Century Marks

Century Marks

Where’s the conflict?

A large-scale study of American college students shows that a vast majority don't see a conflict between science and religion. Nearly 70 percent of freshmen view science and religion as either independent of each other or as having a collaborative relationship. The rest, who do see a conflict, are divided almost evenly between those who favor the perspective of religion and those who favor science. Students were polled as freshmen and then as juniors to see if their views changed over time. Seventy percent of freshmen who favored religion over science had switched by the time they were juniors to seeing the fields as not being in conflict; 46 percent who favored science over religion as freshmen shifted to that nonconflictual view by their junior year (Huffpost Religion, May 25).

Death as preacher

Kava Schafer, a spiritual director and hospital chaplain, believes that cultivating an awareness of one's own death is a spiritual discipline. She quotes the prophet Muhammad, who said: "Consult your death. The only preacher you need is awareness of your death" (Presence, June).

No regrets?

A long-term palliative care worker has witnessed many people come to peace with themselves and others at the end of life. But many dying people also have regrets. One of their common regrets is not having had the courage to be true to themselves, living instead the life they thought others expected of them. Men tend to regret working too much and missing too much in their kids' lives. Among people's other regrets: that they lacked the courage to express their feelings and that they ­didn't stay in touch with friends (Lifehacks, May 31).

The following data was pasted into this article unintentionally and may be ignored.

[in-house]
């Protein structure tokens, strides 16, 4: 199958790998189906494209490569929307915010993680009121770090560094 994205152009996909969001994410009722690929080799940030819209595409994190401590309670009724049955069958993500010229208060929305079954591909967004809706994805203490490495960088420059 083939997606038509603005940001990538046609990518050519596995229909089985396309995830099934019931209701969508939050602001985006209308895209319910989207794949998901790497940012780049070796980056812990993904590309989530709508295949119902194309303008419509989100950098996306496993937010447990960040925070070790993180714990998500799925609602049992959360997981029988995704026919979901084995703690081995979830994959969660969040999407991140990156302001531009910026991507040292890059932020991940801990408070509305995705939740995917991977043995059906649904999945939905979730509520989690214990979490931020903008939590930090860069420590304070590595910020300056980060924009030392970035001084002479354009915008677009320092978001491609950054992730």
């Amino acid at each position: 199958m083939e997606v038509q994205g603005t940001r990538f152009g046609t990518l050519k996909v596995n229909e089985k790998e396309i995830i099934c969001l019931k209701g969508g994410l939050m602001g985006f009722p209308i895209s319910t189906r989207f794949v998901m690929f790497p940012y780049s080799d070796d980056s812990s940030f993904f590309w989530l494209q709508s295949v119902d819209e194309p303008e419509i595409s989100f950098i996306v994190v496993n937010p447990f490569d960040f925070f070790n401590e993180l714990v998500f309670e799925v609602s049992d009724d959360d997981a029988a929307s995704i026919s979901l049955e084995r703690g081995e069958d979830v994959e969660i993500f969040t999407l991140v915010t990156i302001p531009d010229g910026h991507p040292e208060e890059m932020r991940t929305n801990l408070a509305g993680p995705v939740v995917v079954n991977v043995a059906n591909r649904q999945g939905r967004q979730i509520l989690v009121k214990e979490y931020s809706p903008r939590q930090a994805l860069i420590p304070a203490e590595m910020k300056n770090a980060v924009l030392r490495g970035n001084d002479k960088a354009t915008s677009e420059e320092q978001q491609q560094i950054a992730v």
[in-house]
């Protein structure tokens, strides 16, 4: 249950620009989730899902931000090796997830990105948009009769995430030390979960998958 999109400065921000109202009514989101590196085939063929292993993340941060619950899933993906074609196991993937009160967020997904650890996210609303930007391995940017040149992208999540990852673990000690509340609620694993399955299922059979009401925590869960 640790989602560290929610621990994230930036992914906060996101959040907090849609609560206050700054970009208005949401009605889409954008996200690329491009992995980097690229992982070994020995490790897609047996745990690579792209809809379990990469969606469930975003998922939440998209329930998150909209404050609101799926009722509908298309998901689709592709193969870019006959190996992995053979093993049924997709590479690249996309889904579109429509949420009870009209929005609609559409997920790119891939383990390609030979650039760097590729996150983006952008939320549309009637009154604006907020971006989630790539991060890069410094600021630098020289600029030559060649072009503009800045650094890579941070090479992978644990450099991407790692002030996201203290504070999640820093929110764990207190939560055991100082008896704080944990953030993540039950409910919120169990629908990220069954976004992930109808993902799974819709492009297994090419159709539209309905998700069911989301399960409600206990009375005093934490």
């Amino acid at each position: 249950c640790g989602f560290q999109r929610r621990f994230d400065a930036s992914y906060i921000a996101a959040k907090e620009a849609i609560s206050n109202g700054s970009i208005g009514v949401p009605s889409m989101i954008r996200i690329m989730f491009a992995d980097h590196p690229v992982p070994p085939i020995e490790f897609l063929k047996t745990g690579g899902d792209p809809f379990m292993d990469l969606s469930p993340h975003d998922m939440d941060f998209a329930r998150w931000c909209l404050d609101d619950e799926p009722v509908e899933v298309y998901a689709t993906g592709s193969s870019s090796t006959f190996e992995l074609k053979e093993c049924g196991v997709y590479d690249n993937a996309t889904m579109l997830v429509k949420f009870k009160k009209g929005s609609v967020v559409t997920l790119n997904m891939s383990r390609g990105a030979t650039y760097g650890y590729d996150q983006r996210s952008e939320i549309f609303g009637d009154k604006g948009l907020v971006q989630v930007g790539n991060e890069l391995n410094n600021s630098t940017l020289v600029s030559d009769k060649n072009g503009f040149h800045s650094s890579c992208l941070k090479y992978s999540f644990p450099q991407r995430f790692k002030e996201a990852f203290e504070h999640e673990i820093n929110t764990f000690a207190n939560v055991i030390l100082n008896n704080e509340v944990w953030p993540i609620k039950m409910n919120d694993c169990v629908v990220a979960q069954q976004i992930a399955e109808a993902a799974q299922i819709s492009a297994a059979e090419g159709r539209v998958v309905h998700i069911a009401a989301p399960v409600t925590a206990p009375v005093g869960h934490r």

Your tax dollars

Since 1995 the U.S. Army has canceled 22 weapons systems. About $32 billion has been spent in that time on equipment that was never built. For example, in 2000 the Comanche helicopter was deemed the most important army weapon in development. Four years later it was canceled after nearly 20 years of development work at a cost of close to $6 billion. One Pentagon insider calls the Defense Department "the Department of Wishful Thinking." In spite of talk about defense cuts, encouraged by outgoing defense secretary Robert Gates, the wishful thinking continues. The cost of the next generation of Humvees in development is up to $320,000 per unit (Washington Post, May 27).

Joining voices

Kent Tritle, an organist who conducts professional and amateur choirs in New York, says that choral music is the art form that attracts the greatest amount of participation in the country. About one in every five or six households has someone who participates in a choir of some sort—which adds up to about 22 million Americans. Tritle attributes the popularity of choral singing to the sense of community that members experience and to the pleasure of making music together. "There's nothing more joyous than seeing the thrill on the faces of new amateur singers . . . when they first take part in that sonority," Tritle says (Wall Street Journal, May 25).